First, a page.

Here are ways in which executives and managers can actively support and encourage creative thinking and innovation:
Give a genuine Thankyou.
First and foremost, you must thank the person who is presenting the idea. It takes a person with passion and courage to come forward with idea's on how to help your organization, acknowledge there efforts and give them praise.
Create a safe haven for new thinking.
Use a safe haven to encourage a broad range of ideas, including those not immediately seen as feasible, or even “sensible,” for they are where the seeds of innovation can be found.
Above all, people must feel safe in pushing the envelope. New or unfamiliar ideas are almost surely “wrong” in their first iteration. They should be considered starting points on which to build and encourage further thinking. An immediate negative evaluation of the idea (however warranted) will kill it, along with any desire on the employee’s part to offer another. Therefore, leaders should convey openness to ideas that are imprecise, untested or even fanciful.
The key factor is an attitude by management that values the inherent creativity of employees and envisions the long-term strategic benefits of empowering them to exercise their imaginations.
Cross-pollinate ideation groups.
Idea generation works best when there are differences in perspective, knowledge and background. Ideally, a team attempting to come up with a fresh, new solution to a tough challenge should consist of both experts in the area being discussed, as well as so-called “naïve” idea-contributors who may see the problem in ways the experts cannot. Also, because they’re not experts, they don’t know what doesn’t work!
While bringing such outsiders into your sessions may pose problems of a practical or proprietary nature, there are still plenty of internal resources to draw upon. What does an account executive have to say about a technical subject? An engineer about marketing approaches? A line worker about company strategy? Creativity is a product of organizational diversity, and even the smallest companies have that. Use it to your advantage.
Have a neutral facilitator conduct ideation sessions.
There are a thousand different ways for people to put down each other’s ideas. Some are blatant (“It’ll never work,” “Been there, done that…”). Others are more subtle (a roll of the eyes, refusal to acknowledge an idea), often committed without awareness or intent. Either way, the effects are the same: potentially groundbreaking ideas are lost, and so too are those offering the ideas. Creative thinking, in the context of a “get it right” corporate environment, is risky business. A good facilitator will not only keep the process moving along, but will also protect ideas and the people who offer them, two of your company’s greatest assets.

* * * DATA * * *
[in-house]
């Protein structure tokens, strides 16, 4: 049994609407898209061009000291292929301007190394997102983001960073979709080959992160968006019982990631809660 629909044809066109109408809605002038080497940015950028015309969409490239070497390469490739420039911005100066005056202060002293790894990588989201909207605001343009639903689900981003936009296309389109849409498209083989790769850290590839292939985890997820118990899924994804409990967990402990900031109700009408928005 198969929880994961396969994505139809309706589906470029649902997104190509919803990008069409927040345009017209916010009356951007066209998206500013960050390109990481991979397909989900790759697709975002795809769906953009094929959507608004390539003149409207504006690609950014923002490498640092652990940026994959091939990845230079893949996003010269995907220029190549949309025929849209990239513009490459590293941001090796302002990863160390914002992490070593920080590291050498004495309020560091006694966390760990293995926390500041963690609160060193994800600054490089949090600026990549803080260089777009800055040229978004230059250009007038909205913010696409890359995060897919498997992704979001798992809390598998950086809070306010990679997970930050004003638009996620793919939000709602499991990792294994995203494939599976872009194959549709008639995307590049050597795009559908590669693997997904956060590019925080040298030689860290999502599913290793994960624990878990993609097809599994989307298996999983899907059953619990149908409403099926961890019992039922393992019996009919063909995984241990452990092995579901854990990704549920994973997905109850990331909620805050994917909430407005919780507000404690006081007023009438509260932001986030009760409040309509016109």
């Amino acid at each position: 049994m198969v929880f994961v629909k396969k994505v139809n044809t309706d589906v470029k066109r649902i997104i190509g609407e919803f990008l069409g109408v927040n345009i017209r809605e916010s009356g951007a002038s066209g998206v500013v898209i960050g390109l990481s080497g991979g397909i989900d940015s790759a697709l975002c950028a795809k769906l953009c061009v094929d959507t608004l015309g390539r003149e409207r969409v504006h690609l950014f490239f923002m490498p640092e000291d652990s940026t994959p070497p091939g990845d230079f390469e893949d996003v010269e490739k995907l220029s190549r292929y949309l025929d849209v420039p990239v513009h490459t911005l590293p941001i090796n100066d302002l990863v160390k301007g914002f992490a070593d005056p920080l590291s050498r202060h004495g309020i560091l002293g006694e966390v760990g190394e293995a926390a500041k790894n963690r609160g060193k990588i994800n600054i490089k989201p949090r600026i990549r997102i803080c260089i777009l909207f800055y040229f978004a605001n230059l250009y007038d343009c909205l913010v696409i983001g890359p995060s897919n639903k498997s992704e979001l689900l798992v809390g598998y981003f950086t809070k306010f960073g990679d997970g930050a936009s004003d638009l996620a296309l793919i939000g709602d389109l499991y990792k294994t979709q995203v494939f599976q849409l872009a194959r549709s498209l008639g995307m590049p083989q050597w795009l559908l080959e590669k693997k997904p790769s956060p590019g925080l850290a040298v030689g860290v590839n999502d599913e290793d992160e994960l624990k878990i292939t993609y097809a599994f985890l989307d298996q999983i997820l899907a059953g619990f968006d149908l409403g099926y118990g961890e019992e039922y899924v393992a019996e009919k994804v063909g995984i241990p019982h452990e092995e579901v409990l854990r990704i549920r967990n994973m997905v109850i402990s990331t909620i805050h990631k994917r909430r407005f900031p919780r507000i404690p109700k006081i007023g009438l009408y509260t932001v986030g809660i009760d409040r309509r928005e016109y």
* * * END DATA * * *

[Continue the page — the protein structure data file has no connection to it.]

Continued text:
Support employees for engaging in the process.
It is important to recognize the efforts of those who contribute to the process of generating and developing ideas, even if no applicable concept or solution is produced. Properly encouraged, these individuals are more likely to engage in the creative process again, perhaps coming up with the next big breakthrough!
Supporting such involvement needn’t be difficult nor complicated. It may only entail giving people the time (company time, not their own) to periodically take part in a two- to three-hour ideation session. Given a conducive climate most employees enjoy the opportunity to exercise their creative muscles. It is a side of them they may not often get to express, so it tends to be rewarding. What’s more, there is a definite practice effect; the more people do it, the more comfortable they become, and as a result, the greater the potential for coming up with innovative solutions.
This is not to suggest that every concept developed will necessarily be implemented – far from it. It does mean, however, that whatever steps are needed to take it to the next level of possible implementation be specifically stated along with assignments and timetables.
If a group has come up with a potential innovation, you could “lose” it through failure to take immediate action. Another reason for rapid action is that it will overcome the common scenario in which somebody wonders, weeks or months later, “Whatever happened to that idea we were working on …?” Again, the entertainment value of pure creative thinking is short-lived; task groups want something to show for their efforts, even if the concept they were envisioning cannot be fully realized at the present time.
It is easy in our digital age, where each new day seems to bring with it an eye-popping new technology, to lose sight of the organizational conditions that engender high levels of innovation. At times it seems as if technology, itself, is responsible for such progress, but this is not the case. Rather, it is people – working together in high-performing collaboration – who reach beyond current boundaries to come up with new ideas. Start putting these recommendations in place, and you too will begin to experience the power of employees’ imaginations!
In today’s competitive industries, we all need to be thinking about new and innovative ways to capture and retain our customers. As a leader within a organisation we need to encourage everyone in the organization to be innovative.